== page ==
I am a doodler. I like the word doodle when I say it over and over again in my head (because if I did it out loud I would appear crazy). I mostly doodle for free-motion quilting ideas, but I doodle for other reasons as well. I doodle to focus when I need to, I doodle to play with lines and color when my brain needs to refresh, I doodle to see if some day I can doodle my way into being artistic. I have books on doodling and watch You Tube videos about it. My doodle books are written by real artists. I see that doodling is art, but I still call myself a doodler rather than an artist. But then I remember…
doodler : artist :: jogger : runner
Just like running books say to motivate yourself by calling yourself a runner rather than a jogger, and professional publications say to dress for the job you want, I suppose I should try on the word artist. I think I use the word doodler because I’m not willing to call myself an artist. I see what art looks like and I don’t feel like my pen doodles or thread doodles are art. BUT, if I were one of my students and they said something like that, I would instantly say to them “You are an artist!” They would protest, blush and shake their heads at me and I would insist. “You are! You are an ARTIST. Own it!” And I would provide the opportunities to explore that new idea and the skills involved and mentor to help them develop a vision. In my own head though, when I call myself a doodler rather than an artist or when
I say “I like to write” rather than “I am a writer”, the voice that protests is very quiet. Quiet enough to ignore.
In the last few days this theme, this lesson, has come to me in a variety of forms.
First, I separated out the two sides of my life–education and artsy stuff–into two Twitter accounts, and re-separated my blog into two blogs By Pen or By Thread and Wear the Cape. It set me to thinking about how I don’t declare my creative side to my education life very often, and I don’t declare my education side to my creative life much at all. Why is that? They feed into each other constantly. Some posts, like this one perhaps, belong on both.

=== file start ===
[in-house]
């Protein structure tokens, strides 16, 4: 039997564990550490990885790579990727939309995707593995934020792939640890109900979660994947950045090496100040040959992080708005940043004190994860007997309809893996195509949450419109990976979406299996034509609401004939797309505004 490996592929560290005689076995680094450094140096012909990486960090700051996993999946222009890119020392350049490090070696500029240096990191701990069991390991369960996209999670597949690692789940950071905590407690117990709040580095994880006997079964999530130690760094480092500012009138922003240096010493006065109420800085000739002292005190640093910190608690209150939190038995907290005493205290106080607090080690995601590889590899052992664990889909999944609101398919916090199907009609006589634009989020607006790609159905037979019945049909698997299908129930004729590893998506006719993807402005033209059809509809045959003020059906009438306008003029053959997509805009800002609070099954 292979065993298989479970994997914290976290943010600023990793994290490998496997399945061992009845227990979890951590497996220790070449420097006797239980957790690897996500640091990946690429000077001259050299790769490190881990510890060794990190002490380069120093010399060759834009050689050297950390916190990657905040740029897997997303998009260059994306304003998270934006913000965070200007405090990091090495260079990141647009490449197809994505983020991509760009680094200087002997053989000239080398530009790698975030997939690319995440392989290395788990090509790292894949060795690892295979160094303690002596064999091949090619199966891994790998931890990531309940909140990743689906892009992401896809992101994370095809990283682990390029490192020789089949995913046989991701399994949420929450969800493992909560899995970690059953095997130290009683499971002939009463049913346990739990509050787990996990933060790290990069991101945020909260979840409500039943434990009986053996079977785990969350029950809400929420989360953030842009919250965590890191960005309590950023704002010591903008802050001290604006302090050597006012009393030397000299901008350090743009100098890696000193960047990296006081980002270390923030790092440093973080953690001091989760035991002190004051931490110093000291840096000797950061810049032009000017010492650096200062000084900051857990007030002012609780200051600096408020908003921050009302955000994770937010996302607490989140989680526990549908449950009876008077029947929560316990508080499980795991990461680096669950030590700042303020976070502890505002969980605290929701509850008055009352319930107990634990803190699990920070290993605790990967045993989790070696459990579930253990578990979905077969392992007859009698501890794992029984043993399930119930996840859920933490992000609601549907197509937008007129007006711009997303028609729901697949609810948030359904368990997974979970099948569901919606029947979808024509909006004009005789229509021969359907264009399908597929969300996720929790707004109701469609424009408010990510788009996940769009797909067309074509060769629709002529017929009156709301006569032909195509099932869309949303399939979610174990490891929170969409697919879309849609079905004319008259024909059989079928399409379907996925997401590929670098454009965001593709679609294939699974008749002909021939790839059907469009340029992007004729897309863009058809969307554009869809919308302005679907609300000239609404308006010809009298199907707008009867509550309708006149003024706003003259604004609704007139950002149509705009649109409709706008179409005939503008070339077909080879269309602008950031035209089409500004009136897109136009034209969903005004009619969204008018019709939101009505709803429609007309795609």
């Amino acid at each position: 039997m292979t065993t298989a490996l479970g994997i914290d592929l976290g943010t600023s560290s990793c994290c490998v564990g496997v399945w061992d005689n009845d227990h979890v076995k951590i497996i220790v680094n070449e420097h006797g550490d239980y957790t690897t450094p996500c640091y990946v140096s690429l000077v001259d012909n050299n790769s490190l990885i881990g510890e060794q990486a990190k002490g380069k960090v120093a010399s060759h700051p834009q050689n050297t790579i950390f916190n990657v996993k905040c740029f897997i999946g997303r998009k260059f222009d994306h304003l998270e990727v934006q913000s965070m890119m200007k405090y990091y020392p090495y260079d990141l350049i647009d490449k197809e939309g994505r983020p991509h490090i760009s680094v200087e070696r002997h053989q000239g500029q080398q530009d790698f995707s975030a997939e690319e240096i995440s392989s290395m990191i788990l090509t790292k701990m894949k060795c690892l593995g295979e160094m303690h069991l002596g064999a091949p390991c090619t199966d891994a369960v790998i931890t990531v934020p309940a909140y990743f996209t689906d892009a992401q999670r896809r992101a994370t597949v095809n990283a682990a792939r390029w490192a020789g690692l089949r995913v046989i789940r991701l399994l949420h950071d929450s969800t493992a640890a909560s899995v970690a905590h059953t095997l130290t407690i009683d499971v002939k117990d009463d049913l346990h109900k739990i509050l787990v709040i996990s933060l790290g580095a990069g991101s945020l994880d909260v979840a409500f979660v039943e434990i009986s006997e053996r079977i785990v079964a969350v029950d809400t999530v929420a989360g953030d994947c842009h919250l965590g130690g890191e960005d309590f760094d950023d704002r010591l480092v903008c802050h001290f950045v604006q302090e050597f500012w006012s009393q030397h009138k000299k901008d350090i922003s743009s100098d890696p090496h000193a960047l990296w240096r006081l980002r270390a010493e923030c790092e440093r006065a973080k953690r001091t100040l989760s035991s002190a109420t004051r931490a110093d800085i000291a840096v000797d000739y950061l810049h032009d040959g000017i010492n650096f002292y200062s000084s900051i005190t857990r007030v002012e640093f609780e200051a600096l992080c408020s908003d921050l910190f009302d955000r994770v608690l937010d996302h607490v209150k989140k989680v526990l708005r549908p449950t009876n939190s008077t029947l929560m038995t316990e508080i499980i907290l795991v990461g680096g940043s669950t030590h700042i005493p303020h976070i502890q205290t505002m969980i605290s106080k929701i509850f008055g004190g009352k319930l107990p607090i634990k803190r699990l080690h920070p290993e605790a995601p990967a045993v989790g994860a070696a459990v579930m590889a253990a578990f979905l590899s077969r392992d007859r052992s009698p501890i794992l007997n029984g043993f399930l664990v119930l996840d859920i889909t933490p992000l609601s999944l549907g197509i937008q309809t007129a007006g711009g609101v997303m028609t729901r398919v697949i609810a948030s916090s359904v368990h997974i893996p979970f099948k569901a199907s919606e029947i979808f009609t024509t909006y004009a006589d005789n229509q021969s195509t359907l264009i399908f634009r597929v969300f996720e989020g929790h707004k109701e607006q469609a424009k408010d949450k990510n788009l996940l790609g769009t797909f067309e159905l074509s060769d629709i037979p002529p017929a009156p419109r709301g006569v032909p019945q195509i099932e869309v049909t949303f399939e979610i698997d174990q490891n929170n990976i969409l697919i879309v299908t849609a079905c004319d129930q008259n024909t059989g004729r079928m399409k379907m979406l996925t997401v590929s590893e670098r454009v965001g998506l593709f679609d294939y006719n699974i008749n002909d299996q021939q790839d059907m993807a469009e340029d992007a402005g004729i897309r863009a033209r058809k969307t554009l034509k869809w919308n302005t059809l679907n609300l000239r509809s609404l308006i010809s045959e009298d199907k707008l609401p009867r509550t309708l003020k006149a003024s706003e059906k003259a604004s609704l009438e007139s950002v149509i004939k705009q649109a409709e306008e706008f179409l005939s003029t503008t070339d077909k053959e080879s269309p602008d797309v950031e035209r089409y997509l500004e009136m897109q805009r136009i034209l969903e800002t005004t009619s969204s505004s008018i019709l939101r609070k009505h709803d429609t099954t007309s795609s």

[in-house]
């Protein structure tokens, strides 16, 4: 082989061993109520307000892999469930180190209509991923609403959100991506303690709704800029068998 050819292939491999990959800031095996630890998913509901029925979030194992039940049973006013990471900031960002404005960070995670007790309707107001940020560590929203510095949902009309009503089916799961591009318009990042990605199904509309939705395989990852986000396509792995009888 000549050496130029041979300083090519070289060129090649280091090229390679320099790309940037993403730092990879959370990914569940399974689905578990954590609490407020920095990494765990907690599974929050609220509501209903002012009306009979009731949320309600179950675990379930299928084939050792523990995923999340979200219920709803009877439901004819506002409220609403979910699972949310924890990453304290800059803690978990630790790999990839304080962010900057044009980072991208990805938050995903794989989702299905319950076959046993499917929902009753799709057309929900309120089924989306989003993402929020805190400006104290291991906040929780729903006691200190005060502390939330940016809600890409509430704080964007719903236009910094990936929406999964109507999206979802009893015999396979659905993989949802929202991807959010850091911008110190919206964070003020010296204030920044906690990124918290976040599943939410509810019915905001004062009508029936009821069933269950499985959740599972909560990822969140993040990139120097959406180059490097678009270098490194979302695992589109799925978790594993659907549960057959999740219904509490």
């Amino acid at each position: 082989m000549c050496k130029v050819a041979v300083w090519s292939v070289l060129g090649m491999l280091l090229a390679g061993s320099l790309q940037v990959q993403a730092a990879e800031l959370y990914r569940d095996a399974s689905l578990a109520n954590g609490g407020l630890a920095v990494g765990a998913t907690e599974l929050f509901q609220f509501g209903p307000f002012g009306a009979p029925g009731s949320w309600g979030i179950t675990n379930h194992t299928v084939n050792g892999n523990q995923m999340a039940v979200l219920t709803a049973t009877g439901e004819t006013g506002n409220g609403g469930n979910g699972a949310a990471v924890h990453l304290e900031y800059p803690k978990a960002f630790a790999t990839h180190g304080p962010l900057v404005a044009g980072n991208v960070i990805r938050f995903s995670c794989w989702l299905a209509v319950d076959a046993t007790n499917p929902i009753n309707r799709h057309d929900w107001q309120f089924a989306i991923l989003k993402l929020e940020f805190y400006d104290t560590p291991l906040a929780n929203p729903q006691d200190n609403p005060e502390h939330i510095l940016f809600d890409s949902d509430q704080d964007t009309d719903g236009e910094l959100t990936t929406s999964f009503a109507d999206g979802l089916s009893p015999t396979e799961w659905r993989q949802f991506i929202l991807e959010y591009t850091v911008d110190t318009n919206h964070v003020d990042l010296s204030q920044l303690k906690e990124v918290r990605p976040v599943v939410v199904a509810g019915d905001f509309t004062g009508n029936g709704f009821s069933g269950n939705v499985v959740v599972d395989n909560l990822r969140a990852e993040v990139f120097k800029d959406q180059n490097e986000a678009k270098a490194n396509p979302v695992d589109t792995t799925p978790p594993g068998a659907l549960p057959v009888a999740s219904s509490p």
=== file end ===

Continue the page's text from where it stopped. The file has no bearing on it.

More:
Then, “Make Cycle #4” started with the National Writing Project Making Learning Connected #clmooc. And yes, that sounded like a new language to me at first, too. The focus of this Make Cycle is the develop a credo. I was especially drawn to the idea of using Bull Durham’s iconic speech (linked here, but please be warned it is not G-rated. Bull Durham was, indeed, human) as a mentor text, I probably still will, but this idea of declaring your own beauty, your own intentions just keeps tip-tip-tippity-tiptoeing around me and poking me. What would be my focus for my credo? Education or Creativity? Would I dare combine them?
And yesterday a co-worker told me about the You Are Beautiful Campaign which is based on the idea of sharing one simple thought with your world–the thought that you are beautiful in every moment–by placing “You are beautiful” stickers all around the world. Here is a wonderfully concise video explaining it.
Now those sentiments from the last couple of days are banging around in my head. What would happen if I embraced those phrases that I hide from? I am an artist. I am a writer. I am beautiful. What does it feel like to say those things? To declare them boldly? How are we helping our communities–professional, personal, classroom–to embrace their own creativity, their own beauty? Isn’t there more power in the message if we do it ourselves as well?
For today, I’m still turning it all over in my mind. Doodling… jogging… creativity… beauty… education.